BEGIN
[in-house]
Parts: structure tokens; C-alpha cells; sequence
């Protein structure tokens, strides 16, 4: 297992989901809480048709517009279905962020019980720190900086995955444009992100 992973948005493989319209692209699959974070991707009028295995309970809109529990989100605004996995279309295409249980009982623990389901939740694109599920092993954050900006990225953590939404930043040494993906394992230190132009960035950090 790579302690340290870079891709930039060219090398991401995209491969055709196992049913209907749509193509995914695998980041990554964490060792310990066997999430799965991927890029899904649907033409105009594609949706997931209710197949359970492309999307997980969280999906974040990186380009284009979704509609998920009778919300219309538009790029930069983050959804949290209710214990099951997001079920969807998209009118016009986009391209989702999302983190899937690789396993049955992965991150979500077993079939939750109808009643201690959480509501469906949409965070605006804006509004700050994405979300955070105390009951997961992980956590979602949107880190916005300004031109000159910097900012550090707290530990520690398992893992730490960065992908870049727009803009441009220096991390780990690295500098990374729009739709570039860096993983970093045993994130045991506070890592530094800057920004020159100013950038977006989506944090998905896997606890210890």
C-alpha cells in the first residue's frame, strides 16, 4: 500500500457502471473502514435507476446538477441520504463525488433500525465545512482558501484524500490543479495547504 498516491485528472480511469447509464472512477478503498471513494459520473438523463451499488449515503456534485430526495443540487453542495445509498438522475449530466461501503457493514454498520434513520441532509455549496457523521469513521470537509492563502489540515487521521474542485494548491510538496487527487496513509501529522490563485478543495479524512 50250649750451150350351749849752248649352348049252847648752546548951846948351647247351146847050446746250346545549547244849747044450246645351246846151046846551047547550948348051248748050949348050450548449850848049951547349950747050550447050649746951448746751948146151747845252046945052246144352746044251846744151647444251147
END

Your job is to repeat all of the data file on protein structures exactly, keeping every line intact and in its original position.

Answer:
[in-house]
Parts: structure tokens; C-alpha cells; sequence
């Protein structure tokens, strides 16, 4: 297992989901809480048709517009279905962020019980720190900086995955444009992100 992973948005493989319209692209699959974070991707009028295995309970809109529990989100605004996995279309295409249980009982623990389901939740694109599920092993954050900006990225953590939404930043040494993906394992230190132009960035950090 790579302690340290870079891709930039060219090398991401995209491969055709196992049913209907749509193509995914695998980041990554964490060792310990066997999430799965991927890029899904649907033409105009594609949706997931209710197949359970492309999307997980969280999906974040990186380009284009979704509609998920009778919300219309538009790029930069983050959804949290209710214990099951997001079920969807998209009118016009986009391209989702999302983190899937690789396993049955992965991150979500077993079939939750109808009643201690959480509501469906949409965070605006804006509004700050994405979300955070105390009951997961992980956590979602949107880190916005300004031109000159910097900012550090707290530990520690398992893992730490960065992908870049727009803009441009220096991390780990690295500098990374729009739709570039860096993983970093045993994130045991506070890592530094800057920004020159100013950038977006989506944090998905896997606890210890």
C-alpha cells in the first residue's frame, strides 16, 4: 500500500457502471473502514435507476446538477441520504463525488433500525465545512482558501484524500490543479495547504 498516491485528472480511469447509464472512477478503498471513494459520473438523463451499488449515503456534485430526495443540487453542495445509498438522475449530466461501503457493514454498520434513520441532509455549496457523521469513521470537509492563502489540515487521521474542485494548491510538496487527487496513509501529522490563485478543495479524512 50250649750451150350351749849752248649352348049252847648752546548951846948351647247351146847050446746250346545549547244849747044450246645351246846151046846551047547550948348051248748050949348050450548449850848049951547349950747050550447050649746951448746751948146151747845252046945052246144352746044251846744151647444251147